A look at the early history of Wonder Elementary School
The fight to give an equal education to everyone more than half a century ago
[ Editor’s Note: Portions of this article are from the October 12, 1949 issue of “ Life” Magazine in the article titled: “ West Memphis School – Editor fights for an education for 1,000 Negroes”]
The night the Negro school burned down there was a red glow in the sky and a clanging of fire enegines in West Memphis, Ark. The school was just a 10room frame building; it burning like kindling, and half of it was destroyed.It was the only school for the town’s 1,000 Nergo children. Jack Coughlin (right), edtior of the West Memphis News, ran the picture above in his paper and sat back to see what the town was going to do about another school.
Last September, 10 months after the fire, the town opened a new $300,00 school_ for white children.
Now its 900 white children had two school and one of the finest system in the state. But the Negro children still had no school at all. Some of them jammed into a small church floating in a sea of mud. Some went across the river, gave false addresses and went to school inTennessee. The rest just quit school.This was more than Editor Coughlin could stand. In a series of hot editorial(above) he began belaboring the townspeople, but all they did was talk about a new school and patch up the halfburned building. It has coal stoves and no eletric lights, but 310 students and five teachers can fit into its five small rooms. Another 370 are still crammed in a one-room church. They call the five-room school “Wonder” after West Memphis, which which like to be known as the Wonder City.
In September 1999 the Life Magazine did update on Wonder School, in an article by Rick Bragg featuring photographs by Andrew LIchtenstein. From the article: The photograph tugs you into its sadness, as if it were more than a two-dimensional image burned onto paper a half century ago. It is of children, mostly, more than 300 of them, packed into pews and stright-back chair in a makes shift classroom in the ragged sanctuary of black church, short legs dangling over the slime of Arkansas gumbo mud that coats the floor. A cast-iron stove, the only heat, squats in the center of a room without electric light or running water. Rising above the sea a faces, a solitary teacher stand tall and stiff, as if determined to teach the children something even if it is 1948 in West Memphis, Ark., a place that allocates $144.51 per year to educate a white student and $19.51 per year to educate a black one even if she has to write down her lesson with scrap chalk plucked from a box of worn-down nubs left over from the white schools.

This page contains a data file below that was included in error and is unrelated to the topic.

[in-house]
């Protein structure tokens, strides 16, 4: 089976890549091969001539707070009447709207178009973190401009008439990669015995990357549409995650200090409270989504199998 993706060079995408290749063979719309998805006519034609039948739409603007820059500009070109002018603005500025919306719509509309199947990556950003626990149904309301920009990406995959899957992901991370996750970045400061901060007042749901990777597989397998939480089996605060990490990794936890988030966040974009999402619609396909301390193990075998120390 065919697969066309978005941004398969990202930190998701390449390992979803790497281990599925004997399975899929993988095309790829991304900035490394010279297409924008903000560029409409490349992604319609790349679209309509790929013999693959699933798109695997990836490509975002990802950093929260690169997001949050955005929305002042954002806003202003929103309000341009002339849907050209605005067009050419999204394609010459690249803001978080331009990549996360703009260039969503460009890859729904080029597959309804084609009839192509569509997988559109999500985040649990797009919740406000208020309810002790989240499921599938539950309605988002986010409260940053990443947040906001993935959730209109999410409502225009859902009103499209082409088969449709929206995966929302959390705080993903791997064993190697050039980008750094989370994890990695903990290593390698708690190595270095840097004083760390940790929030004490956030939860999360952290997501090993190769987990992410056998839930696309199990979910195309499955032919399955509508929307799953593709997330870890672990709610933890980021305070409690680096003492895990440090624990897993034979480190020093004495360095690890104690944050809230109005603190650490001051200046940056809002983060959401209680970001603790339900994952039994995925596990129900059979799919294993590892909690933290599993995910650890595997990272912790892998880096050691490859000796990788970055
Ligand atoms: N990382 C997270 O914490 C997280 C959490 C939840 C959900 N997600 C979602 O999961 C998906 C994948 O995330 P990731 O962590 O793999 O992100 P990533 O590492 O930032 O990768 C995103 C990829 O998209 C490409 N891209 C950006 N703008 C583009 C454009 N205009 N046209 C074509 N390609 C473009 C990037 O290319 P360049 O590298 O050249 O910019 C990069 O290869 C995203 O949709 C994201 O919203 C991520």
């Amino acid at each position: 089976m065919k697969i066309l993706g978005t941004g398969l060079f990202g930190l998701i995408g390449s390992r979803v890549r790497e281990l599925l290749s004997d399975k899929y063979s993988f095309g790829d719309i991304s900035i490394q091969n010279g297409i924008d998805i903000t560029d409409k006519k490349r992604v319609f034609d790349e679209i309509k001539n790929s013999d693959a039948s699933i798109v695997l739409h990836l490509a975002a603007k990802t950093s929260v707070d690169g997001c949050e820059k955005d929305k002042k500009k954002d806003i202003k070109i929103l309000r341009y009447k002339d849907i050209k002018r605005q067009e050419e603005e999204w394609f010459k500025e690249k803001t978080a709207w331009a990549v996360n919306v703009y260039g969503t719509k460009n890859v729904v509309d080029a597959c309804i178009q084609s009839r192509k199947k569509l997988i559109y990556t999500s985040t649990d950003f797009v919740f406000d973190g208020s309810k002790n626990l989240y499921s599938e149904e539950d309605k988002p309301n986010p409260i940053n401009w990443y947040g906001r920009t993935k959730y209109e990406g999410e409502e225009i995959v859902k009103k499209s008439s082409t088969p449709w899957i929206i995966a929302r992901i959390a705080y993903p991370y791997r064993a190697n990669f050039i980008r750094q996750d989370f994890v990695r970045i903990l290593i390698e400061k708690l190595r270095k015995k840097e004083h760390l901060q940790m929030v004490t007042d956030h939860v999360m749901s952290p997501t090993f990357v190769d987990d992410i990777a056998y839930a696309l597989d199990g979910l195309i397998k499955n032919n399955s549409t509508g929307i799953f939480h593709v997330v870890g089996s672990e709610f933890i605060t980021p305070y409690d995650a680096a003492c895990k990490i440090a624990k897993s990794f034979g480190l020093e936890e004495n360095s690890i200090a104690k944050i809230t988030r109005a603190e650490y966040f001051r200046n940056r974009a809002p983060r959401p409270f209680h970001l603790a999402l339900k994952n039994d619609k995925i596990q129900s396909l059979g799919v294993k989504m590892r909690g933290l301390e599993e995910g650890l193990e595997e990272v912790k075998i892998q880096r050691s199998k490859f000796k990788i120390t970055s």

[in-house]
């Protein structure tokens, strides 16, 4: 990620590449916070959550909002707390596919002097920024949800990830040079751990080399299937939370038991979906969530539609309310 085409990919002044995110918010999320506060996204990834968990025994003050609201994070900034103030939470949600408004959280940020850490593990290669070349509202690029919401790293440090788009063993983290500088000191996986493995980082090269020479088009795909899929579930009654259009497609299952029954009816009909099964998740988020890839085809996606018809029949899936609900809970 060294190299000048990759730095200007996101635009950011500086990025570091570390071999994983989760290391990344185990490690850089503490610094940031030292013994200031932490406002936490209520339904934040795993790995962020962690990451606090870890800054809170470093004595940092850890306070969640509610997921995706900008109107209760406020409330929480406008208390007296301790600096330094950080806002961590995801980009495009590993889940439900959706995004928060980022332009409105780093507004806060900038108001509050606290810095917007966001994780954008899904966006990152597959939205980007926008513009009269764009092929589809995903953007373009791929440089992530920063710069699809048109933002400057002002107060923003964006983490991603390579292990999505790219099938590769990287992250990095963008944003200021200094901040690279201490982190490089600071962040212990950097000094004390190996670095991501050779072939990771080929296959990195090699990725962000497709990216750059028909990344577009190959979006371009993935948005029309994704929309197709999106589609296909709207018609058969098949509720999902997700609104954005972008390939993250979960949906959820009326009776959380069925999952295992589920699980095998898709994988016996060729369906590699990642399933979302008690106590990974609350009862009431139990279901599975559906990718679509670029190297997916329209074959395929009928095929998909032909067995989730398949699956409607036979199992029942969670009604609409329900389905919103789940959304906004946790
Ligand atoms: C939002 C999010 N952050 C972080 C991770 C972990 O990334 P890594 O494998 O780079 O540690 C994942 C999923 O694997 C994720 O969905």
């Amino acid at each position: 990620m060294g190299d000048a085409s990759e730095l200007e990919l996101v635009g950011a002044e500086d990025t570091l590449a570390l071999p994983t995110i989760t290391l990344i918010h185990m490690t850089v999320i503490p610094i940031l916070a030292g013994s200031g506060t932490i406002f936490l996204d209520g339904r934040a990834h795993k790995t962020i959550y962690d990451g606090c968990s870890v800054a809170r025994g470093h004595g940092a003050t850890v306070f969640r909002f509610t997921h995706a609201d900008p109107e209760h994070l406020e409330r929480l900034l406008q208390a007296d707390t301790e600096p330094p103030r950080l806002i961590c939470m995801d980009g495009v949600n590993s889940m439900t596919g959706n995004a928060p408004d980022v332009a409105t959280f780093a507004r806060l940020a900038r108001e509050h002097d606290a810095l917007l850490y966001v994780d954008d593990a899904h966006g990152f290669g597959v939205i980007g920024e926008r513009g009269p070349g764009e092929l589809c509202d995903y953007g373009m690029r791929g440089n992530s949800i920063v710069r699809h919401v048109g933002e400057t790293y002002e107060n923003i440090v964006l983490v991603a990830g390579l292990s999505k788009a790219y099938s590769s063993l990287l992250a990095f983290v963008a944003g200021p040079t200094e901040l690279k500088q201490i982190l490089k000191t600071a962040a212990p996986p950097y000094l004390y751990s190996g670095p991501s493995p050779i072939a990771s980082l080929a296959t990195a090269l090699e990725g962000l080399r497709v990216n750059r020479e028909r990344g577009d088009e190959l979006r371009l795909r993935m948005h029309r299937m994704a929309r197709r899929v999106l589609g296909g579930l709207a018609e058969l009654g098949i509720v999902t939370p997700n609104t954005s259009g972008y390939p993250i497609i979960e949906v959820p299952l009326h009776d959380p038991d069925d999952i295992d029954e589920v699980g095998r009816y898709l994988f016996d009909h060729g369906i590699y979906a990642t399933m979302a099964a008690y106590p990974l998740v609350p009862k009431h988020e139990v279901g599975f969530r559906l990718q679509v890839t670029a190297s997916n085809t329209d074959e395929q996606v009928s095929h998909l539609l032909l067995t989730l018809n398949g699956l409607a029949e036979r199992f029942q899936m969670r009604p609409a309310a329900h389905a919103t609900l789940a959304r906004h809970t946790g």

She appears if the blackboard is any sign to be trying to teach the younger students to count to 100, though she is losing the battle this day, this moment.
Most of the eyes here seem locked on the LIFE magazine photographer, who although invisible in the print itself, is mirrored in those questioning eyes. It is the first camera many of them have ever seen.
One little girl stares rapt, her open mouth caught in an unspoken question. On her lap is a younger child five or so, who does not seem impressed at all. Her head, crowned by a white ribbon, is bowed eyes fixed on single sheet of paper. Like the tall teacher who seems determined to teach, she seem determined to learn. It couldn’t go on like that forever, of course. Hearts had to soften sooner or later, or at least have their brittle casing cracked open by conscience. In West Memphis is those day, the hammer belong to a crusading newspaper editor named Jack Coughlin, who pounded at the power brokers in West Memphis with a series of editiorials in his West Memphis News. “Go see for yourself, and then be shamed,” he wrote. “Words nor even pictures, cannot descride… the miserable shack of a school… to which children trudge through slimy gumbo mud in an almost vain quest for learning….BECAUSE YOU JUST DON’T CARE.”
White friends abandoned him, but Jack Coughlin kept pushing, winning over the president of the chamber of commerce and then the mayor’s wife.
Finally in 1950, as black students marched with sign that siad PLEASE and a handful of black voters risked their safety in that rigidly segregated times to cast votes for a bond issue,West Memphis said yes to new black school for grades one through 12. It was a $150,000 apology to the children in that sad photograh. They called it simply, the Wonder School, which made perfect senes to everybody who had been in the old one.
The girl, the one with the ribbon in her hair, was there when they opened the doors She still is.